Powered by electricity rather than steam, interurbans facilitated commuter traffic in South Carolina’s upcountry and nationally until the coming of the automobile.

More complex than street railways yet smaller than interstate railroads, interurbans occupied a brief position in South Carolina’s transportation history. Powered by electricity rather than steam, interurbans facilitated commuter traffic in South Carolina’s upcountry and nationally until the coming of the automobile. Running trains by electric power in this country did not receive serious consideration until the end of the nineteenth century. Frank Sprague developed a method of mounting the electric motor in a way that would not subject it to undue shocks. He demonstrated it in 1888 in Virginia, and the invention was an immediate success. The electric-powered railway was clearly technologically superior to previous means of transportation, the horse-drawn streetcar and the cable car. In 1890 seventy percent of American street railways were powered by animals; by 1902 only three percent of street railways were not powered by electricity. By 1895 people had begun to recognize the utility of electric railways for traffic between cities.

Few of these lines operated in the South, but one of the most significant lines in the country was South Carolina’s Piedmont and Northern. Developed between 1910 and 1916, eighty-nine miles of track connected Spartanburg, Greenville, and Greenwood, with a spur to Anderson. In addition to the more successful Piedmont and Northern, South Carolina had two other interurban lines. The Augusta-Aiken Railway ran for twenty-six miles between those two cities. The road was operated by the Georgia-Carolina Power Company and opened for business on September 8, 1902, under the name of the Augusta and Columbia Railway Company. Its name changed to Augusta-Aiken after 1911, and the line was abandoned in 1929. The other line was in the lowcountry: the Charleston-Isle of Palms Traction Company, which began operation in August 1898. A ferry took passengers from Charleston to Mount Pleasant, where they boarded the train for a ten-mile ride to the Isle of Palms. The road was originally operated by the Charleston Consolidated Railway, Gas, and Electric Company. The railway entered receivership in 1924 and was abandoned the following year.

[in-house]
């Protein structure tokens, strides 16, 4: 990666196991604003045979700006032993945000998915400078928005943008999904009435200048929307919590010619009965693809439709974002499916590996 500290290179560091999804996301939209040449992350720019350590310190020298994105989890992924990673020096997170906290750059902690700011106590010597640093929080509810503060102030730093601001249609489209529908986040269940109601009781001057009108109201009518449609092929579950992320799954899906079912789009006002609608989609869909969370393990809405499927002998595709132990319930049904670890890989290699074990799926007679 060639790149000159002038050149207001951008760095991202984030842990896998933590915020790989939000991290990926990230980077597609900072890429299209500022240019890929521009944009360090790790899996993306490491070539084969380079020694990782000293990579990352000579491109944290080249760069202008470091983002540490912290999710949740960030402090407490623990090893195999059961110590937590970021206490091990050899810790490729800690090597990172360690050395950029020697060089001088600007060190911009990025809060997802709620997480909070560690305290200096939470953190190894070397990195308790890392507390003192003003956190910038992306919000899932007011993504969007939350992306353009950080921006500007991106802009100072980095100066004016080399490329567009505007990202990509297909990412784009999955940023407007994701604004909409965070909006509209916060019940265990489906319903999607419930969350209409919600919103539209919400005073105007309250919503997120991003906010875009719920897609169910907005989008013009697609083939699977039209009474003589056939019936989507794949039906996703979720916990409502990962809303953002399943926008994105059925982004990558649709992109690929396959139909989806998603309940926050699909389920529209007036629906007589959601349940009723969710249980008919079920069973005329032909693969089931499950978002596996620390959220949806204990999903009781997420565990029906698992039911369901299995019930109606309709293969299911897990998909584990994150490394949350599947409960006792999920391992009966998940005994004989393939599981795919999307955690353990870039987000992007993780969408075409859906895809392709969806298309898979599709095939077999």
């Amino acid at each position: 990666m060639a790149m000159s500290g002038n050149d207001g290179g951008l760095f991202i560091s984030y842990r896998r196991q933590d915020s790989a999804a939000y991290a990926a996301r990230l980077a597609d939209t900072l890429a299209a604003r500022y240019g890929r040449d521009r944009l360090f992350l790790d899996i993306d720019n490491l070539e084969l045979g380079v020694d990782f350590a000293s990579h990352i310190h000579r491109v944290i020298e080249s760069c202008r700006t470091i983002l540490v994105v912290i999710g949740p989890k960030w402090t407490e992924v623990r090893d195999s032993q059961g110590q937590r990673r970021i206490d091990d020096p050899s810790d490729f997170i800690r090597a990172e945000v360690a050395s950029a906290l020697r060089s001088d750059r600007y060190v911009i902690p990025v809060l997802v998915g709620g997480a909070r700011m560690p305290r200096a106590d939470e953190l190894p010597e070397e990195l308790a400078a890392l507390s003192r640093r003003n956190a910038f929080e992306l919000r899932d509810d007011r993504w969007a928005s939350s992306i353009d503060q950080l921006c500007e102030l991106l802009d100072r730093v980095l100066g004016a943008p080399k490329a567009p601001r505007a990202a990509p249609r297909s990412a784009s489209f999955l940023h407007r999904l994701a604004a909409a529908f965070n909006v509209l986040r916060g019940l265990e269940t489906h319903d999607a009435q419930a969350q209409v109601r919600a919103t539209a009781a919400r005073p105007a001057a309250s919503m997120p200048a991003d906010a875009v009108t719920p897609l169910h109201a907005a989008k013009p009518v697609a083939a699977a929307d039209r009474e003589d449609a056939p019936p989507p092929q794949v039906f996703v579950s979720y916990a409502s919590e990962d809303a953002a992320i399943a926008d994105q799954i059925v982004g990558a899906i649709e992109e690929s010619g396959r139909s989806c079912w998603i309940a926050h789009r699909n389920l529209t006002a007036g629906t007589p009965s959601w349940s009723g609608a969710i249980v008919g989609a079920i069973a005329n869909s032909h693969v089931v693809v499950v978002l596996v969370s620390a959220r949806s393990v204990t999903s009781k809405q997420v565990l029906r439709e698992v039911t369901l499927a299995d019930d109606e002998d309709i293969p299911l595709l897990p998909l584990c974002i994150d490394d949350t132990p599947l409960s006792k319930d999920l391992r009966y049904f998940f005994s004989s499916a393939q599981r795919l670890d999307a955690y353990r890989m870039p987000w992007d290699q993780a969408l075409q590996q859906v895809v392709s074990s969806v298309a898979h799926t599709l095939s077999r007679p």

Although the Piedmont and Northern remained in operation until 1969, the decline of the Augusta-Aiken and Charleston-Isle of Palms Traction Company mirrored national events. The automobile became affordable and popular in the 1910s, and trucks began to eat away at freight business done by interurban lines. By the 1920s it was clear that automobiles were not a passing fad, and interurbans were abandoned across the country. The Great Depression made a revival of the interurban unlikely, and this once-popular transportation option passed from the landscape.

Fetters, Thomas T., and Peter W. Swanson, Jr. Piedmont and Northern: The Great Electric System of the South. San Marino, Calif.: Golden West, 1974. Hilton, George W., and John F. Due. The Electric Interurban Railways in America. Stanford, Calif.: Stanford University Press, 1960.

Citation Information

The following information is provided for citations.

  • Article Title Interurbans
  • Author Aaron W. Marrs
  • Website Name South Carolina Encyclopedia
  • URL http://www.scencyclopedia.org/sce/entries/interurbans/
  • Access Date March 31, 2020
  • Publisher University of South Carolina, Institute for Southern Studies
  • Original Published Date June 8, 2016
  • Date of Last Update March 14, 2019